The Seven Deadly Sins of Psychology: A Manifesto for Reforming the Culture of Scientific Practice
Princeton University Press, 2017 - 274 Seiten
Why psychology is in peril as a scientific discipline--and how to save it
Psychological science has made extraordinary discoveries about the human mind, but can we trust everything its practitioners are telling us? In recent years, it has become increasingly apparent that a lot of research in psychology is based on weak evidence, questionable practices, and sometimes even fraud. The Seven Deadly Sins of Psychology diagnoses the ills besetting the discipline today and proposes sensible, practical solutions to ensure that it remains a legitimate and reliable science in the years ahead.
In this unflinchingly candid manifesto, Chris Chambers draws on his own experiences as a working scientist to reveal a dark side to psychology that few of us ever see. Using the seven deadly sins as a metaphor, he shows how practitioners are vulnerable to powerful biases that undercut the scientific method, how they routinely torture data until it produces outcomes that can be published in prestigious journals, and how studies are much less reliable than advertised. He reveals how a culture of secrecy denies the public and other researchers access to the results of psychology experiments, how fraudulent academics can operate with impunity, and how an obsession with bean counting creates perverse incentives for academics. Left unchecked, these problems threaten the very future of psychology as a science--but help is here.
Outlining a core set of best practices that can be applied across the sciences, Chambers demonstrates how all these sins can be corrected by embracing open science, an emerging philosophy that seeks to make research and its outcomes as transparent as possible.
Was andere dazu sagen - Rezension schreiben
tl;dr: great book. Read.
The “Seven Sins” is concerned about the validity of psychological research. Can we at all, or to what degree, be certain about the conclusions reached in psychological research? More recently, replications efforts have cast doubt on our confidence in psychological research (1). In a similar vein, a recent papers states that in many research areas, researchers mostly report “successes” in the sense of that they report that their studies confirm their hypotheses - with Psychology leading in the proportion of supported hypotheses (2). To good to be true? In the light of all this unbehagen, Chambers’ book addresses some of the (possible) roots of the problem of (un)reliability of psychological science. Precisely, Chambers mentions seven “sins” that the psychological research community appears to be guilty of: confirmation bias, data tuning (“hidden flexibility”), disregard of direct replications (and related problems), failure to share data (“data hoarding”), fraud, lack of open access publishing, and fixation on impact factors.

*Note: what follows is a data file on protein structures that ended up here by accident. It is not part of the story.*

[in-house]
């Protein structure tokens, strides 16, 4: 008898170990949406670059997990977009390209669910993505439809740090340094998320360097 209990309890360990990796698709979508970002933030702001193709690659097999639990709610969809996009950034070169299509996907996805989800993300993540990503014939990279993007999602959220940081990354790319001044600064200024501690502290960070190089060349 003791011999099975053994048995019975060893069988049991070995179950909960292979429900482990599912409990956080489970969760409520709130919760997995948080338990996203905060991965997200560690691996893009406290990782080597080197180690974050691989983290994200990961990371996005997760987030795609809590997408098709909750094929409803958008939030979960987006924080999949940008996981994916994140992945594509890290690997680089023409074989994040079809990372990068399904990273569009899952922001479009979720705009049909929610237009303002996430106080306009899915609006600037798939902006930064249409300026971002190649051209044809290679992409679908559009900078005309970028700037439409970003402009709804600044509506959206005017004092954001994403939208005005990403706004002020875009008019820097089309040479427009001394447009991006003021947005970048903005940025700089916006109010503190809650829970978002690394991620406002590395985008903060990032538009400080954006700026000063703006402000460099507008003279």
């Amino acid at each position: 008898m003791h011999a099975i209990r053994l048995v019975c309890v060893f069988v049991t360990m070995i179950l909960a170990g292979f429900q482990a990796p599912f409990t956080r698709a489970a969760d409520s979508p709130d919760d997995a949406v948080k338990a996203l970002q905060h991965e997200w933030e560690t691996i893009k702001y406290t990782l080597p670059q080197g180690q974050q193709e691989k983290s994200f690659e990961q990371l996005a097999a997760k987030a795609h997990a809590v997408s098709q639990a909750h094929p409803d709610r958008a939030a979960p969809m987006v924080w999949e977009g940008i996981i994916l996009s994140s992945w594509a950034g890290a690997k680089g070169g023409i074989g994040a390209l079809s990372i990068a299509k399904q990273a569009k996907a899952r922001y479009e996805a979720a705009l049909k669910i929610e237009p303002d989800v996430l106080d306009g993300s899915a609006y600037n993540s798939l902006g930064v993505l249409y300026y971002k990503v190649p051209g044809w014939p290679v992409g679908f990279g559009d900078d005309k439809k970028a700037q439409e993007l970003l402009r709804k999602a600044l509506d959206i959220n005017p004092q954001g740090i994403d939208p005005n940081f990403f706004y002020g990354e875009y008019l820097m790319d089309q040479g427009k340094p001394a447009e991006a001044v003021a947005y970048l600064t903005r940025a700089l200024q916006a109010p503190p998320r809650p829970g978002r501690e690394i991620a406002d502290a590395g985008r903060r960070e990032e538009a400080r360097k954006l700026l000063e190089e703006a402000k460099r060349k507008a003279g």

Chambers is not alone in out-speaking some dirty little (or not so little) secrets or tricks of the trade. The discomfort with the status quo is gaining momentum (3,4,5, 6); see also the work of psychologists such as J. Wicherts, F. Schönbrodt, D. Bishop, J. Simmons, S. Schwarzkopf, R. Morey, or B. Nosek, to name just a few. For example, recently, the German psychological association (DGPs) opened up (more) towards open data (7). However, a substantial number of prominent psychologist oppose the more open approach towards higher validity and legitimateness (8). Thus, Chambers’ book hit the nerve of many psychologists. True, a lot is at stake (9, 10, 11), and a train wreck may have appeared. Chambers book knits together the most important aspects of the replicability (or reproducibility); the first “umbrella book” on that topic, as far as I know. Personally, I feel that one point only would merit some more scrutiny: the unchallenged assumption that psychological constructs are metric (12,13,14). Measurement builds the very rock of any empirical science. Without precise measurement, it appears unlikely that any theory will advance. Still, psychologists turn a dead ear to this issue, sadly. Just assuming that my sum-score does possess metric niveau is not enough (15).
The book is well written, pleasurable to read, suitable for a number of couch evenings (as in my case). Although methodologically sound, as far as I can say, no special statistical knowledge is needed to follow and benefit from the whole exposition.
The last chapter is devoted to solutions (“remedies”); arguably, this is the most important chapter in the book. Again, Chambers arrives at pulling together most important trends, concrete ideas and more general, far reaching avenues. The most important measures are to him a) preregistration of studies, b) judging journals by their replication quota and strengthening the whole replication effort as such, c) open science in general (see Openness Initiative, and TOP guidelines) and d) novel ways of conceiving the job of journals. Well, maybe he is not so much focusing on the last part, but I find that last point quite sensible. One could argue that publishers such as Elsevier managed to suck way to much money out of the system, money that ultimately is paid by the tax payers, and by the research community. Basically, scientific journals do two things: hosting manuscripts and steering peer-review. Remember that journals do not do the peer review, it is provided for free by researchers. As hosting is very cheap nowadays, and peer review is brought by without much input by the publishers, why not come up with new, more cost-efficient, and more reliable ways of publishing? One may think that money is not of primary concern for science, truth is. However, science, as most societal endeavors, is based entirely on the trust and confidence of the wider public. Wasting that trust, destroying the funding base. Hence, science cannot